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When avid fly fisherman and golf enthusiast Robert Markstein decided to live full time in Wyoming, he found his perfect paradise at 3 Creek Ranch. The exclusive residential development, organically situated amid the wide-open spaces of a well preserved wildlife habitat, is just a five-minute drive from the town of Jackson, Wyoming. The natural surroundings are graced with the pristine, high mountain waters of Spring, Cody, and Blue Crane Creeks, each a critical spawning ground for the native cutthroat trout, an angler’s delight. Additionally, the fairways and greens of a Rees Jones designed 18-hole golf course, environmentally placed to follow the natural contours of the land, meanders among the waterways and native grasses.
Markstein chose a site in the southwest corner of 3 Creek that ensures both privacy and jaw-dropping views of the Grand Tetons, as well as the area’s resident moose, deer, elk, red-tailed hawks, bald eagles and trumpeter swans. Matt Thackray of Carney, Logan, Burke Architects in Jackson shepherded the project, keeping Markstein’s specific requests in mind. The aim was to create a residence that honored the rugged locale, but exhibited a streamlined, contemporary flair while retaining traditional forms that would respect and reflect the intrinsic beauty of the surroundings.
Thackray’s choice of durable, yet edgy materials for both interior and exterior surfaces was critical to achieving the desired sophistication of the structure. Raw, unstained concrete for the floors lends an vaguely industrial, urban loft feel to the home. The cedar shake and standing seam copper roof was chosen to complement the cedar siding of the exterior walls, which are finished to emulate weathered barn wood. A front door clad in bonderized steel completes the rustic and masculine aesthetic.
The kitchen area mirrors the strong, sleek vibe of the rest of the residence. Custom–built concrete counter tops are fronted by cabinets of “Sapele” wood, a species of African mahogany. Steel floating shelves designed by Thakray are anchored to the wall without visible support; the ribbed, rectangular glass tiles were finished around them. The tiles, by Walker Zanger 6th Avenue, were inspired by Marstein’s visits to The Slanted Door, an esteemed Vietnamese restaurant in San Francisco. The faucet above the vault sink is Kohler’s “Evoke.” Above, hammered steel accent bowls reflect light while stylish succulents contribute a balancing greenery and life to the space. The lustrous, yellow-orange, hand blown glass bowl is by artist Liz Peet. A handsome fruit bowl with copper metallic glaze was sourced from Dwelling. The white dinnerware is from crate & barrel.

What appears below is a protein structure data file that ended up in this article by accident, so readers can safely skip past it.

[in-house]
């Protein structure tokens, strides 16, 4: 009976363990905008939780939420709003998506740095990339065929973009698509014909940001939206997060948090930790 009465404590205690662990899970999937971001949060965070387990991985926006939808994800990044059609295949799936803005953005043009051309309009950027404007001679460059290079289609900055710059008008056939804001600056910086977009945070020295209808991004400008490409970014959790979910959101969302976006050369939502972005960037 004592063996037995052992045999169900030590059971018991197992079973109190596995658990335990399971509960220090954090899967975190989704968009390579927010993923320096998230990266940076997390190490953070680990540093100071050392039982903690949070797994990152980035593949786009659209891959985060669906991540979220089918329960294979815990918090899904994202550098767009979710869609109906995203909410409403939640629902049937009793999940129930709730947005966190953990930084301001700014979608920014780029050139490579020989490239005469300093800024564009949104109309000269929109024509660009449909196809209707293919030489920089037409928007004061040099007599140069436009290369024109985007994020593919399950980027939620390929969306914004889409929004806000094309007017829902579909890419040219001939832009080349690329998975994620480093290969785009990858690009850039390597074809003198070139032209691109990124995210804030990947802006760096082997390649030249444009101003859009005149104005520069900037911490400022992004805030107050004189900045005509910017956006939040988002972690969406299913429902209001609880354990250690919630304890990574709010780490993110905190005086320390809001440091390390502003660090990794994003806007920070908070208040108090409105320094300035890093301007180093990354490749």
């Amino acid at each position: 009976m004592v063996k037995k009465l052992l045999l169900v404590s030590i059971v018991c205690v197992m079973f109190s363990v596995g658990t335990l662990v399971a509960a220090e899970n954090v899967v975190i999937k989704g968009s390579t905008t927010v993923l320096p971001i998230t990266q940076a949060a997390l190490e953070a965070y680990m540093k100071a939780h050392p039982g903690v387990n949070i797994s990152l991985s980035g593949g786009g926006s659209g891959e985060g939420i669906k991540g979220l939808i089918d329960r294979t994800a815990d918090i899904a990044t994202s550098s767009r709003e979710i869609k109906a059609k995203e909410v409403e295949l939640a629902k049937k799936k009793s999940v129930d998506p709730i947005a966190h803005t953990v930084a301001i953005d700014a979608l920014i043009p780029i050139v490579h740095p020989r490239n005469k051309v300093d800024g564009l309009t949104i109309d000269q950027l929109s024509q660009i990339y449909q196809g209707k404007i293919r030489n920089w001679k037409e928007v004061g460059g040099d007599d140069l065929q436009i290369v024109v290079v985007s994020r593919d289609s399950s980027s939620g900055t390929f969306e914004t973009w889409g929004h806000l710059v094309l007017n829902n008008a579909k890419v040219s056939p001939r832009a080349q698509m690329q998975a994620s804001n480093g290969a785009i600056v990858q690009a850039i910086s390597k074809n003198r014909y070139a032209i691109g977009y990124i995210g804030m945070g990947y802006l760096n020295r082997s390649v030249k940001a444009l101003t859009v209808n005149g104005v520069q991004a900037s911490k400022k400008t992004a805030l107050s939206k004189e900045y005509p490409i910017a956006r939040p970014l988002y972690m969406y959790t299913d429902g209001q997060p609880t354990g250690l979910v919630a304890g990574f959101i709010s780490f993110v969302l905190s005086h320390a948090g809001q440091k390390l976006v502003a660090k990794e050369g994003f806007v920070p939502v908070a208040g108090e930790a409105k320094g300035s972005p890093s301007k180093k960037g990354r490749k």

The central hearth, a focal point of the residence, is constructed of board-formed concrete and blackened steel. These two building materials are liberally used throughout the interior and exterior to enhance a congruent flow between indoor and outdoor living spaces. The coffee table of reclaimed barn wood and steel was custom designed by artist Phil Keleny at Heirloom Innovations in Alpine, Wyoming. Square club chairs are upholstered in an almond and navy fabric from Threads. Colorful throw pillows on the navy blue crushed velvet covered sofa are from Larsen Fabrics. A faux bois rug adds a sensuous base.
The outdoor terrace continues the design approach of the interior rooms, with a one of a kind reclaimed wood and steel table, and an outdoor hearth nearby. Interior Designer Kate Binger found the table at the New York Design Show. Boxy woven club chairs from Crate and Barrel maintain the linear angles of the space, but are lightened up with chartreuse cushions and tangerine and teal pillows.
Blackened steel elements in the master bedroom echo the ambiance of the 1,000 square foot living pavilion below. A north facing wall sports sleek recessed baseboards flush with the wall. Industrial-inspired cabled ceiling supports juxtaposed with creamy hemlock above the sleeping area make for a hip twist. The custom designed duvet is hand washed linen. European pillows in gray silk frame squares in black and white cowhide, topped with Trina Turk’s tangerine striped pillows. An ingenious storage area is discreetly positioned behind the headboard. The bundle stick coffee table and grey and white herringbone throw are both from Interior Designer Kate Binger’s boutique dwelling, in Jackson. Chevron pillows on the club chairs are by Trina Turk.(Originally published in the October 2014 issue of Cowgirl Magazine). (Photography by David J. Swift).